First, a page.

It has been suggested that the Swedish origin legend is chosen to counter a parallel origin story for the Danish flag recorded in the 16th century. According to this theory, the Swedish flag was created during the reign of King Charles VIII, who introduced the coat of arms of Sweden in 1442; the national coat of arms is a combination of King Albert's coat of arms of 1364 and King Magnus III's coat of arms of 1275, is blue divided quarterly by a golden cross pattée. Other historians claim that the Swedish flag was blue with a white cross before 1420, became blue with a golden cross only during the early reign King Gustav I, who deposed King Christian II in 1521; the exact age of the Swedish flag is not known, but the oldest recorded pictures of a blue cloth with a yellow cross date from the early 16th century, during the reign of King Gustav I. The first legal description of the flag was made in a royal warrant of 19 April 1562 as "yellow in a cross fashioned on blue"; as stipulated in a royal warrant of 1569, the yellow cross was always to be borne on Swedish battle standards and banners.
Prior to this, a similar flag appeared in the coat of arms of King John III's duchy, today Southwest Finland. The same coat of arms is still used by the province. A royal warrant of 6 November 1663, regulated the use of the triple-tailed flag, to be used only as a state flag and military ensign. According to the same royal warrant, merchant ships were only allowed to fly square-cut city flags in their respective provincial colours. In practice, the merchant fleet began using a square-cut civil ensign of the state flag. In a government instruction of ship building of 1730, this civil ensign should have the same proportions and colors as the state flag, with the notable difference of being square-cut. In 1756, the use of pennants by private ships was prohibited. A royal warrant of 18 August 1761, stipulated that an all blue triple-tailed flag to be used by the archipelago fleet, a branch of the army tasked with defending the archipelago along the Swedish coastlines; the commander of the fleet had the right to order the use of the ordinary war ensign instead of the blue ensign when, "appropriate".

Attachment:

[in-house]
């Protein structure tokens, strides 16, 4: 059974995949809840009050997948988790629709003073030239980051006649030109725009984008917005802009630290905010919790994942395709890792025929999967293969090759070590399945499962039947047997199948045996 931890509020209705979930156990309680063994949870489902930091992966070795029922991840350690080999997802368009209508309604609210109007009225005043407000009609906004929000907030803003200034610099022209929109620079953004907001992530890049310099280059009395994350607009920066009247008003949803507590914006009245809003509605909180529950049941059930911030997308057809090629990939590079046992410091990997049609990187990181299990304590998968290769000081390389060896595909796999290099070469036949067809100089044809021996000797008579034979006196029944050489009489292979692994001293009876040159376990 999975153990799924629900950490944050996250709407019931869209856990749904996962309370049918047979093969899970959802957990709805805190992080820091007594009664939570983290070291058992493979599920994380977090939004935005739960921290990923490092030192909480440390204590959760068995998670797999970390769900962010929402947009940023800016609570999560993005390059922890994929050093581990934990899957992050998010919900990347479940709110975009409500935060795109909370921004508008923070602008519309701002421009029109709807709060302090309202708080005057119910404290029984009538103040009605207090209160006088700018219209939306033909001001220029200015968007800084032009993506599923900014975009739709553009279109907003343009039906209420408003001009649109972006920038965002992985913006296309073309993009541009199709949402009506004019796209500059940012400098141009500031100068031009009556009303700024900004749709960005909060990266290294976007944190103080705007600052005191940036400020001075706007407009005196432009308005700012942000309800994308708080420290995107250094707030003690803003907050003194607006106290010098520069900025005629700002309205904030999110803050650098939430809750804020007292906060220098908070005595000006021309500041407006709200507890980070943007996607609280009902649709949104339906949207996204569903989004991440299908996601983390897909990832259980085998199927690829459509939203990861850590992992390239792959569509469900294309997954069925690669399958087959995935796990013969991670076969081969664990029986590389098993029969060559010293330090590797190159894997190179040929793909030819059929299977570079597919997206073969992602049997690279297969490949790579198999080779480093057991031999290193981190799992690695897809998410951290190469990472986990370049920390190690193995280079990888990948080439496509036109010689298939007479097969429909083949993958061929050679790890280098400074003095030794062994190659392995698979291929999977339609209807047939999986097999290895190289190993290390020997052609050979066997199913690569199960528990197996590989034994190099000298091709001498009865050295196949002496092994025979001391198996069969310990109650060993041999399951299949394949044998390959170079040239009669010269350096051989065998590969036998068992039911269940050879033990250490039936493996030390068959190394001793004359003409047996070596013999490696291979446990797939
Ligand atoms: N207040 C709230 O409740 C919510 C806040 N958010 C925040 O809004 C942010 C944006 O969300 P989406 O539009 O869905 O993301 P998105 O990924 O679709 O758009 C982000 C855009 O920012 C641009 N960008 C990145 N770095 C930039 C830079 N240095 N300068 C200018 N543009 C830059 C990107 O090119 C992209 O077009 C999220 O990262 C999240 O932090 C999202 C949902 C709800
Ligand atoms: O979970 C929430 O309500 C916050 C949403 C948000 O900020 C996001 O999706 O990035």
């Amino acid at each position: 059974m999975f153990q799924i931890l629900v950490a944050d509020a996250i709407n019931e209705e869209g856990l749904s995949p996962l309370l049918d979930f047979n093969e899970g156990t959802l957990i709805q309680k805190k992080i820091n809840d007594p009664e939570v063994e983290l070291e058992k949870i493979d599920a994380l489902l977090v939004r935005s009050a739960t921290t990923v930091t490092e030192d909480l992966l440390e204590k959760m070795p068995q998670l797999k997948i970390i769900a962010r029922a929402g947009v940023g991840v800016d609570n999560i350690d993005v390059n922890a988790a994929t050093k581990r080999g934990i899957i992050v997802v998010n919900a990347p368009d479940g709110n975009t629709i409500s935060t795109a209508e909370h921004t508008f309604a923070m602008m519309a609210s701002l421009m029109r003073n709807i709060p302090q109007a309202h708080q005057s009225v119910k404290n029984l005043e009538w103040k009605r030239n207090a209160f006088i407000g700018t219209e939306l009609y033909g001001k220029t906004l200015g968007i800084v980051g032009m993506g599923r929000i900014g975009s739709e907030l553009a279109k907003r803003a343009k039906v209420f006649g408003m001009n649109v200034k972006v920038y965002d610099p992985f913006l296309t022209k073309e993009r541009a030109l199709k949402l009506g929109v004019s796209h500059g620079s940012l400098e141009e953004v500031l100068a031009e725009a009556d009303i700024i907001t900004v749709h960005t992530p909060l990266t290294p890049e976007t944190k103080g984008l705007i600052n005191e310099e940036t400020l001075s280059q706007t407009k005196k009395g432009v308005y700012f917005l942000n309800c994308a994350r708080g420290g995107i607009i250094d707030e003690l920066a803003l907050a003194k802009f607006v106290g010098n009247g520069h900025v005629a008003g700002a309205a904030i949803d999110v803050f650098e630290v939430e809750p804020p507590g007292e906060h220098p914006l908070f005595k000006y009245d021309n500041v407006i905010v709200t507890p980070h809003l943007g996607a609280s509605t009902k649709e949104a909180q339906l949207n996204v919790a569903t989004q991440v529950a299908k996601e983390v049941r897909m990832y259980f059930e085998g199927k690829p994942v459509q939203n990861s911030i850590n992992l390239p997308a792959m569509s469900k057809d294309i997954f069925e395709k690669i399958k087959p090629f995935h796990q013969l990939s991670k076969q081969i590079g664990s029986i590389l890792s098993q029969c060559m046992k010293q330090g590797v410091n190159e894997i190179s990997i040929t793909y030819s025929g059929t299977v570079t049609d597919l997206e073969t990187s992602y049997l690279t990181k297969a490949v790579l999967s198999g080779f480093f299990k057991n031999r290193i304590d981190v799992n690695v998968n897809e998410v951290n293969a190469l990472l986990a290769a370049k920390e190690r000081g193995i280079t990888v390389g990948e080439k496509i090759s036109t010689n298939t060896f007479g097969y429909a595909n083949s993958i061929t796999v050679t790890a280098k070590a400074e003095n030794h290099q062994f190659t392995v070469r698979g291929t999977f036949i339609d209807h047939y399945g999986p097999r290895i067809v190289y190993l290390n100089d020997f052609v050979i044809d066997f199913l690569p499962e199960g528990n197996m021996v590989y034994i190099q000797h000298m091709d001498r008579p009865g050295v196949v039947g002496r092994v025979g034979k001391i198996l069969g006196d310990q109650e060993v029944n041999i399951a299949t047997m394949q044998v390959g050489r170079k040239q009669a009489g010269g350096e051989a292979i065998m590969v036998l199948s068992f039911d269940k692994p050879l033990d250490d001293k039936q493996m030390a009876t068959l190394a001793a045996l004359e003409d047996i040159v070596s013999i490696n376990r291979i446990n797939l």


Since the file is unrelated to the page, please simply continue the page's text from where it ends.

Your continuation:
The blue flag was used until 1813. On 6 June 1815, a common military ensign was introduced for the two united kingdoms of Sweden and Norway; this flag was identical to the former triple-tailed military ensign of Sweden, with a white saltire on red to be included in the canton. Proposed by the Norwegian Prime Minister and unionist Peder Anker, the white saltire on a red background was supposed to symbolise Norway, as the country had been united with Denmark and continued to use the same flag as an independent country, but with the national arms in the canton. Norwegian ships continued to use the Danish civil ensign distinguished with the national arms in the canton north of Cape Finisterre, but had to fly the Swedish civil ensign in the Mediterranean to be protected from pirate attacks. A common civil ensign for both countries was introduced in 1818, on the pattern of the naval ensign, but square-cut; this flag was optional for Swedish vessels, but compulsory for Norwegian ones in distant waters.
In 1821, Norway adopted a new national civil ensign, identical to the present flag of Norway. Following the adoption of a separate Norwegian flag, a royal regulation of 17 July 1821, stipul